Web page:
It often surprises people to learn to homeschoolers can also have IEP’s through their school districts. This is our story. This is what it’s really like when your child has an IEP.
I recently completed a mid-year IEP meeting for my youngest son. It went about as well as it could go.
And it was still the worst.
When we started the IEP process more than a year ago, it was in the best possible circumstances.
We homeschool and our state allows for enrollment in charters that provide public resources, including educational support and therapy, speech therapy, occupational therapy and emotional therapeutic interventions.
It seriously has been the best case scenario for us.
The experts we work with are wonderful. They are great with my son, despite his age and level of delay. They work hard to connect with him, even though they only know him online. He cares about them, much the same way that he would a great teacher in a traditional school.
All of this is true.
And all of it is not enough. Not even close.
My heart was breaking, as I processed the most recent meeting between his team and I.
Breaking for my child.
Breaking for all the moms I know and have met through this blog, who go through the same thing and much, much more, in an attempt to secure resources and an appropriate education for their children.
What It’s Really Like When Your Child Has An IEP
Although IEP stands for individualized education plan, the truth is, it is anything but.
Because of the sheer amount of children a special education team must accommodate, the truth is, one IEP tends to look very similar to the next. Not that this is necessarily wrong – I mean a child struggling with sight words can and should likely have the same goals as another child, also struggling with sight words.
In my experience, the challenge is in individualized learning and prioritization within the IEP.
IEP’s and Individualized Learning
One child will not learn those same sight words, with the same IEP goals associated with them, in the same way as the next. And yet, just like in a traditional classroom approach, the expectation and approach is exactly the same for both learners.
I have learned that an IEP is not an individualized learning plan. It is a less traditional approach to traditional education.
The very best therapists will do what they can to flex the learning to accommodate the individual, but for the most part, what you see is what you get. Even worse, when the child fails to make progress to the IEP goals, what can happen is the therapist essentially doubling down on the approach, in attempt to meet the goal. Again, not the therapist’s fault. The system is designed exactly this way.
Prioritization Within the IEP
Going into the IEP process, I was fairly aware of what to expect, but even still, the lack of prioritization within the IEP has floored me.
Let me explain.
When a child is assessed at the very beginning of the process, multiple needs may be identified. For example, my son needed educational therapy including Orton-Gillingham tutoring for reading delays, speech therapy, occupational therapy for writing, and therapeutic support for managing anxiety and behavioral differences. Every single one of these interventions has several goals, with very specific measurement targets associated with each of them.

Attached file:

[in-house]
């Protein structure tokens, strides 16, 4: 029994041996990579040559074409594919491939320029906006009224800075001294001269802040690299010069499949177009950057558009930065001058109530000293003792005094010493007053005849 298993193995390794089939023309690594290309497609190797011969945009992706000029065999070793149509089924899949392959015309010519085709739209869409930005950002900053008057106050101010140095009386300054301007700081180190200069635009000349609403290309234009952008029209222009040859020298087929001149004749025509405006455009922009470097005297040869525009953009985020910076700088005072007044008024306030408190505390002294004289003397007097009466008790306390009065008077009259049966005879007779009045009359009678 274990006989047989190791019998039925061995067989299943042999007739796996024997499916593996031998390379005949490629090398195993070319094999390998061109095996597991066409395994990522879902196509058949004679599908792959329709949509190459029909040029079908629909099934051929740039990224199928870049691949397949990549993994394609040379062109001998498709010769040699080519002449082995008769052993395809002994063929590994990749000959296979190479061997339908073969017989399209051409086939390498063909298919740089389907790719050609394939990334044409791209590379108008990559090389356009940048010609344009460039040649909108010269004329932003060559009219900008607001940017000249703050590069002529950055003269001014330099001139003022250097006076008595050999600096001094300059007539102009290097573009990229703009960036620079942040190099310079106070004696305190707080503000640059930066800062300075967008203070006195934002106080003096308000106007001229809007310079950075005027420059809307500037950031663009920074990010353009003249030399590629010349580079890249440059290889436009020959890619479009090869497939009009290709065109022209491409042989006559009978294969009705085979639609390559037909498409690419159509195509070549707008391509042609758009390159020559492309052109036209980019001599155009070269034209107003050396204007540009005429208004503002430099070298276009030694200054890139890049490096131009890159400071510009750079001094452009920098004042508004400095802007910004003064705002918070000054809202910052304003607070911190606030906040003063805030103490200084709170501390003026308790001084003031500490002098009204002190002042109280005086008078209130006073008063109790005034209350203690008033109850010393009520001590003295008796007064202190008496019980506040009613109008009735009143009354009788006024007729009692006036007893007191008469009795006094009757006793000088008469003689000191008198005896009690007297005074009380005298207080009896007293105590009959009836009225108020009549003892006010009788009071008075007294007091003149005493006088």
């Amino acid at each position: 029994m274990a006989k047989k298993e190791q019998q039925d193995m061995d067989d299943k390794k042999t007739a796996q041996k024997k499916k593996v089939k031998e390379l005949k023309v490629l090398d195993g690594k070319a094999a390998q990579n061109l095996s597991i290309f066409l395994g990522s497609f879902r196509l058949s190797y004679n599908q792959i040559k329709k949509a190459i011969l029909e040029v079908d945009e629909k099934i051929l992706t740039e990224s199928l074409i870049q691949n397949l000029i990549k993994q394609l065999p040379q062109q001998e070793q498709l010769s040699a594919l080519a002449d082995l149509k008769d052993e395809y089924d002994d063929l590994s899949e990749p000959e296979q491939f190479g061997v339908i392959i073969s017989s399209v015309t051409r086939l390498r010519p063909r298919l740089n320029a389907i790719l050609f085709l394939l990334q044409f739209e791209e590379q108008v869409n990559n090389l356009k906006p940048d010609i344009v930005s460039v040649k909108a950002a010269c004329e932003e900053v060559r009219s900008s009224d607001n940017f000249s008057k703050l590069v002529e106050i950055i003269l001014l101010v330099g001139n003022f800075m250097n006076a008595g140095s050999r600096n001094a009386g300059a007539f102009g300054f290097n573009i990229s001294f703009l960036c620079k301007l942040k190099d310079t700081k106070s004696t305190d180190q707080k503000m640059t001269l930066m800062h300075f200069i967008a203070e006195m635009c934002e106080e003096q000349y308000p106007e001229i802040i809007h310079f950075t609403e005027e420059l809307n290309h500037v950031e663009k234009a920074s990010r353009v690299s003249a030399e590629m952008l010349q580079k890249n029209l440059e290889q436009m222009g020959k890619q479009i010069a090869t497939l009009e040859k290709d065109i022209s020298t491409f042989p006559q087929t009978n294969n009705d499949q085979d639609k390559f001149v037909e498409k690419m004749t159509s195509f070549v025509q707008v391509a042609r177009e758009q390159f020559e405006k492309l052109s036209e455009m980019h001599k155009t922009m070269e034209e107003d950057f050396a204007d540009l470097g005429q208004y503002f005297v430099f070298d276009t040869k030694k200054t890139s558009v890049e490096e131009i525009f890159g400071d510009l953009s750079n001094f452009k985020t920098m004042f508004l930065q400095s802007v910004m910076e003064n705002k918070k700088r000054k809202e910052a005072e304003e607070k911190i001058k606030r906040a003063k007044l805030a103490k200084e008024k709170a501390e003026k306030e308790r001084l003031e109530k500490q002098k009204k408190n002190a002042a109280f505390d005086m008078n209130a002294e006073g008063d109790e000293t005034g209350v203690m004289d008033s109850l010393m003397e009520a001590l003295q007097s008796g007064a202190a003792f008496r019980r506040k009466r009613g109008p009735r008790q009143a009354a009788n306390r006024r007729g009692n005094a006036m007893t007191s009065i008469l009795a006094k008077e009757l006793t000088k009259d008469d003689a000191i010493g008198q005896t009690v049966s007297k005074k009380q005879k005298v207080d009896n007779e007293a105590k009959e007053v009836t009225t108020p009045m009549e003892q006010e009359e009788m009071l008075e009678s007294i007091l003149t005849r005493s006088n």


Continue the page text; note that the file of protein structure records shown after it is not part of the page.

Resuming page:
At first, I was relieved that someone else had identified these needs and that I didn’t have to fight for or prove anything. But as time went on, it became apparent that all goals and all therapies have equal weight and importance in the IEP process.
So, if my son is feeling overwhelmed by all of the therapies, the expectation is that he keep doing all the therapies, with equal attendance. There is no collective focus on what the “whole child” needs. In fact, in my experience, everyone in the room is “fighting” for their respective therapy with very little awareness or care of the others.
The Hardest Part Of The IEP Process
The hardest part of all of this is that I am the only one working with all of the experts involved in my son’s treatment and care. I am the only one seeing the big picture for this kid and looking at everything he has coming at him from a medical, therapeutic and educational perspective.
The speech therapist sees his speech delays.
I see his speech delays, the medicines his doctor prescribed last week, his regression in bedtime and sleep routines, his faltering reading ability, when he misspelled his own last name on Wednesday, the vomiting from an allergen exposure, the anxiety he feels when it’s time to get on the computer for educational therapy and the appointment he has with the immunologist on Friday.
I see it all, and rightly so. I am his mother, his primary teacher and his caregiver. This should matter in the process of individualizing an education plan. It should invoke some credibility. But it just doesn’t.
Like you, I am trying to figure this out. Like you, I am worried about my son’s future.
Like you, I am discouraged and exhausted with it all. Like you, I will try again, and again.
Because our children deserve it.